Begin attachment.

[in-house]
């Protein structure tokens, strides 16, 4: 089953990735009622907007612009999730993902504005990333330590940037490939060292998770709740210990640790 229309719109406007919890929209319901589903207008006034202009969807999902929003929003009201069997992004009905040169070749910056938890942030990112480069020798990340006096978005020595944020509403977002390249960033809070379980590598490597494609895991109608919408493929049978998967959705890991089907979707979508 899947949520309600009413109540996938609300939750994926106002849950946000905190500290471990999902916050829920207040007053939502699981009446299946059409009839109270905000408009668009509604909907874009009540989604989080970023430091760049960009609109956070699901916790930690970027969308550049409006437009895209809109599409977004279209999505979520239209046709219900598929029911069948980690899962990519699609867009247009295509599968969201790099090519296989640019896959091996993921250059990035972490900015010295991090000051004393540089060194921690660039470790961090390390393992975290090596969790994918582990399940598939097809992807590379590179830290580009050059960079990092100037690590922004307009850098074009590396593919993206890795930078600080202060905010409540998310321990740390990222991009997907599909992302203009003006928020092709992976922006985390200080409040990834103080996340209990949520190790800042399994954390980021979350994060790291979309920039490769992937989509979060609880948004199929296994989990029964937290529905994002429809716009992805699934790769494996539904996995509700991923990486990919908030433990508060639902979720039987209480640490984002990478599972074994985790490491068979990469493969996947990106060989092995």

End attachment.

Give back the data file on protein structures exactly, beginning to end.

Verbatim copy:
[in-house]
């Protein structure tokens, strides 16, 4: 089953990735009622907007612009999730993902504005990333330590940037490939060292998770709740210990640790 229309719109406007919890929209319901589903207008006034202009969807999902929003929003009201069997992004009905040169070749910056938890942030990112480069020798990340006096978005020595944020509403977002390249960033809070379980590598490597494609895991109608919408493929049978998967959705890991089907979707979508 899947949520309600009413109540996938609300939750994926106002849950946000905190500290471990999902916050829920207040007053939502699981009446299946059409009839109270905000408009668009509604909907874009009540989604989080970023430091760049960009609109956070699901916790930690970027969308550049409006437009895209809109599409977004279209999505979520239209046709219900598929029911069948980690899962990519699609867009247009295509599968969201790099090519296989640019896959091996993921250059990035972490900015010295991090000051004393540089060194921690660039470790961090390390393992975290090596969790994918582990399940598939097809992807590379590179830290580009050059960079990092100037690590922004307009850098074009590396593919993206890795930078600080202060905010409540998310321990740390990222991009997907599909992302203009003006928020092709992976922006985390200080409040990834103080996340209990949520190790800042399994954390980021979350994060790291979309920039490769992937989509979060609880948004199929296994989990029964937290529905994002429809716009992805699934790769494996539904996995509700991923990486990919908030433990508060639902979720039987209480640490984002990478599972074994985790490491068979990469493969996947990106060989092995």